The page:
“I was just thinking about, you know… The river. And the strangler from a few years back.”
Bobby laughed. “Ooh, the drama!”
“I’m serious. What if something’s happened to him and I’ve done nothing?”
“What’s happened to him is that he’s off his face on pills someplace. Or getting his brains fucked out. Or both.”
“That doesn’t make it better,” Josh said.
“It’s what kids do these days. Apparently.”
“Damn. I need to find him.” Josh paced the pavement. He’d never experienced this kind of responsibility, not for anyone. When Kevin had asked if he could stay a few days, he hadn’t thought it would involve all this shit. Kevin had a place at Durham University, starting in September. He had said he wanted to check out the city and get a feel for it before his first term commenced. It had sounded like an innocuous request.
“When you called him, was his phone switched on or did it go straight to voicemail?” Bobby asked.
“No, it rang a few times first. Why?”
“GPS. If the phone is still on, you can track it.”
“You’re joking, right?”
Fifteen minutes later, and with the help of Rachel, a nineteen-year-old kitchen assistant, Josh had downloaded an app to his smartphone and paid twenty pounds to register for an account with an online phone tracker.
“What? It’s as easy as that? For twenty quid, I can find out where anyone is via their mobile phone? That’s got to be a stalker’s dream app.” Josh stared at the screen. This couldn’t be right. It was a huge breach of privacy. Maybe Kevin didn’t want him to know where he was.
Then he should answer his bloody phone so I know he’s alive.
Josh programmed Kevin’s number into the app and hit Search.
The app tracked the handset to a position outside of the city. Josh began to doubt the accuracy of the system as he drove farther into the country. The landscape became more winding and rural with every mile. There had to be a mistake. Kevin wouldn’t have come all this way for a one-night stand. Would he? As he navigated the route through a thickly wooded area, Josh pulled over to the side of the road and checked the phone number he had entered. Perhaps he’d miskeyed a single digit and was tracking somebody else’s phone.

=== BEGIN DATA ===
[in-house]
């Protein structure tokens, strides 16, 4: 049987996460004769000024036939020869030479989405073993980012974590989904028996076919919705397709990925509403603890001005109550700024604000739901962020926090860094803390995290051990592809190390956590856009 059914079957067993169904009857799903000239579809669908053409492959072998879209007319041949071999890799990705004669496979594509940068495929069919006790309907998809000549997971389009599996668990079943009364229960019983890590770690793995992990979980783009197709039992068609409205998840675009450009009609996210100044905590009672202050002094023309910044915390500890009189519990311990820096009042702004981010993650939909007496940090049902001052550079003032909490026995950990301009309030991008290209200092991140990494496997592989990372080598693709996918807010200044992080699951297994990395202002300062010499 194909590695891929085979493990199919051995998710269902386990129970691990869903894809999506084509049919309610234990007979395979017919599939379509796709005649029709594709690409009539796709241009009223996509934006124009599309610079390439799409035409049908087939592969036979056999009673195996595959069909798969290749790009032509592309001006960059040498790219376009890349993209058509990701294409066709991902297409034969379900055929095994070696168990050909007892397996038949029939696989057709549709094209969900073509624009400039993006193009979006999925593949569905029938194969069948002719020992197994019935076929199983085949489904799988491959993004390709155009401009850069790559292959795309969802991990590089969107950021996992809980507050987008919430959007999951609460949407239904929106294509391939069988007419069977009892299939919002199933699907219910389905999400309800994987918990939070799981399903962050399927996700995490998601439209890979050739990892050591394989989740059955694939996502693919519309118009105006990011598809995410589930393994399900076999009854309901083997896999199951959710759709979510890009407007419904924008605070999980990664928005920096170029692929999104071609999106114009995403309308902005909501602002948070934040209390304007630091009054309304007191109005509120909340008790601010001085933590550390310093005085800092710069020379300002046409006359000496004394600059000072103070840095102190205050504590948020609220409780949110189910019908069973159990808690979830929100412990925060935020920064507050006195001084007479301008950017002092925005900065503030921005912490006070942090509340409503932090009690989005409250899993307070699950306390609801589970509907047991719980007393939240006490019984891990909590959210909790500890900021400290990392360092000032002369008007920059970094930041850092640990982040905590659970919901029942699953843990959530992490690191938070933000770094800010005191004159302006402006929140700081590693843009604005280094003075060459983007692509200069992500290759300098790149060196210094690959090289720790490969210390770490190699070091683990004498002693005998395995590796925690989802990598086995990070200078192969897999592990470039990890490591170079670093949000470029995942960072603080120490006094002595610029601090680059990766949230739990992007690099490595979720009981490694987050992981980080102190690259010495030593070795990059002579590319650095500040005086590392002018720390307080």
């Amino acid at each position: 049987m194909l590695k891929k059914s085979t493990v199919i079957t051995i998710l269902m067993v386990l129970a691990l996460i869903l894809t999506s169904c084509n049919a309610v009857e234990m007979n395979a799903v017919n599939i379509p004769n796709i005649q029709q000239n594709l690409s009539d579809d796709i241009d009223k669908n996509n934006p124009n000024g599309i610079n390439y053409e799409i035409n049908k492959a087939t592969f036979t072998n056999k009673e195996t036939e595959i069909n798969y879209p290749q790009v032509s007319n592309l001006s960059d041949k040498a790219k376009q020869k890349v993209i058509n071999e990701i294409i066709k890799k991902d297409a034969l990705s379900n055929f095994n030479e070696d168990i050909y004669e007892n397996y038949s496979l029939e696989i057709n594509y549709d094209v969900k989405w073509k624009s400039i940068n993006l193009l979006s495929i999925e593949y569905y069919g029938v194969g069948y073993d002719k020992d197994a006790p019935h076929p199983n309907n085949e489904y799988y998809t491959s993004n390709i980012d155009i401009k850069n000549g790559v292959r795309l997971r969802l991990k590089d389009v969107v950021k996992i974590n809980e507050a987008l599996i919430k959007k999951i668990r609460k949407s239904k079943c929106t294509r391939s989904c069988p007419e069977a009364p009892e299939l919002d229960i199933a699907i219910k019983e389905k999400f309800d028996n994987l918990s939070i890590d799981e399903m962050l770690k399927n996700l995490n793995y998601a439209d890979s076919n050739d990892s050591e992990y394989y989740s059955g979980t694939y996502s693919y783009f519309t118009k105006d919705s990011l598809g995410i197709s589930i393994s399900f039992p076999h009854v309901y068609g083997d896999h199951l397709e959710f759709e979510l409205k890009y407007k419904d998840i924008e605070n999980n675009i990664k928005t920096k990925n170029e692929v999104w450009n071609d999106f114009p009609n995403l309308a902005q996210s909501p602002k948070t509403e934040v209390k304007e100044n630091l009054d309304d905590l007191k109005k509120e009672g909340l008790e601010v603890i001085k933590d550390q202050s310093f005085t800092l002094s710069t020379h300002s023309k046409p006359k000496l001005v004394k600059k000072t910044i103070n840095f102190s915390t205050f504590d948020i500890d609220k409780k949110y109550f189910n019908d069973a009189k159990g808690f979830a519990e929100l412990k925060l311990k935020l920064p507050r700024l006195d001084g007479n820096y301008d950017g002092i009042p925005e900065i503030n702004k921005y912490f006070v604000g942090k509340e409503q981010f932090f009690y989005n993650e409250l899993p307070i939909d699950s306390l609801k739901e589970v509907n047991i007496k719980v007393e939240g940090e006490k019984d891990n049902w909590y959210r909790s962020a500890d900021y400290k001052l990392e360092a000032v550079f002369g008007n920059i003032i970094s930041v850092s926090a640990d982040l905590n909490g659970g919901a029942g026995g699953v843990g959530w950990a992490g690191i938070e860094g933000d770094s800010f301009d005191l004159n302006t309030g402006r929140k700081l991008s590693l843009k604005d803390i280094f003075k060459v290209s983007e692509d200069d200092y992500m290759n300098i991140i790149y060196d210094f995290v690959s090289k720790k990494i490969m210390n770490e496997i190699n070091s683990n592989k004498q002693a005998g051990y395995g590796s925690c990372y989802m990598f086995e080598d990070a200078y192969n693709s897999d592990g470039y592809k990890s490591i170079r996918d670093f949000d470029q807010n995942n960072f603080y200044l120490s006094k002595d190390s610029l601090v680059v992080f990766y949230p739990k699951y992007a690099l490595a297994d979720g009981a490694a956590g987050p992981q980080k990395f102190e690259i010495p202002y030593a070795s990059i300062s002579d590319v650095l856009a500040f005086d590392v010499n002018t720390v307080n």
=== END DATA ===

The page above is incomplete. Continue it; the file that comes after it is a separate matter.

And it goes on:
No. It was Kevin’s number, all right. Shit. This made little sense. There was nothing to see on either side of the road, just dense forest. The trees overhung the road and formed a canopy that blocked out most of the afternoon sun. Josh’s concern deepened. What if Kevin hadn’t come here for a one-night stand? What if he had been forced against his will? What if he was already dead, lying in a ditch somewhere ahead?
No, Josh was being absurd. Bobby was right. He was a drama queen. Plenty of people from these rural areas came into Durham on the weekend. If Kevin had met someone he liked, there was every chance he would have gone home with them.
Josh checked the app again. It located the phone a little over a mile away. What the hell? He’d come this far. He drew the car back onto the road and followed the trace.
The tracker took him off the main road and down a track. The car jerked across the uneven trail, hardened after weeks of summer sun. He slowed to under fifteen miles an hour. He didn’t want to fuck his suspension on top of everything else. Eventually the road widened again and he came upon a set of high, wrought-iron gates.
Josh got out of the car and approached the entrance. A red brick wall extended in both directions, tall and imposing. The message couldn’t be clearer—keep out. There was a brass plaque mounted at the side of the gates. Winterstone Grange.
What the hell is Winterstone Grange? Josh had lived in Durham his whole life and hadn’t heard of the place. It wasn’t a hotel or spa. It had to be some kind of private estate. He pressed his face to the gates. A winding drive twisted through another area of woodland. Through a break in the trees, he made out a large manor house ahead. A long rectangular-shaped building with dozens of sash windows. There was an ornamental lake in front of the house.
What is Kevin doing in a place like this?
Uncertainly, he dialed Kevin’s number again. It cut to voicemail after the customary few rings. He didn’t bother with a message this time. The tracking app placed the phone within these walls. He wondered again how accurate the thing was. The website claimed it could trace a phone to within a hundred meters in urban areas, less so in rural spots. But he was hardly in the middle of nowhere. The city was less than ten miles away.
Kevin’s phone was here.
Josh pressed the intercom on the wall. No answer. He jabbed the buzzer again, holding it longer. Still nothing.
What the hell?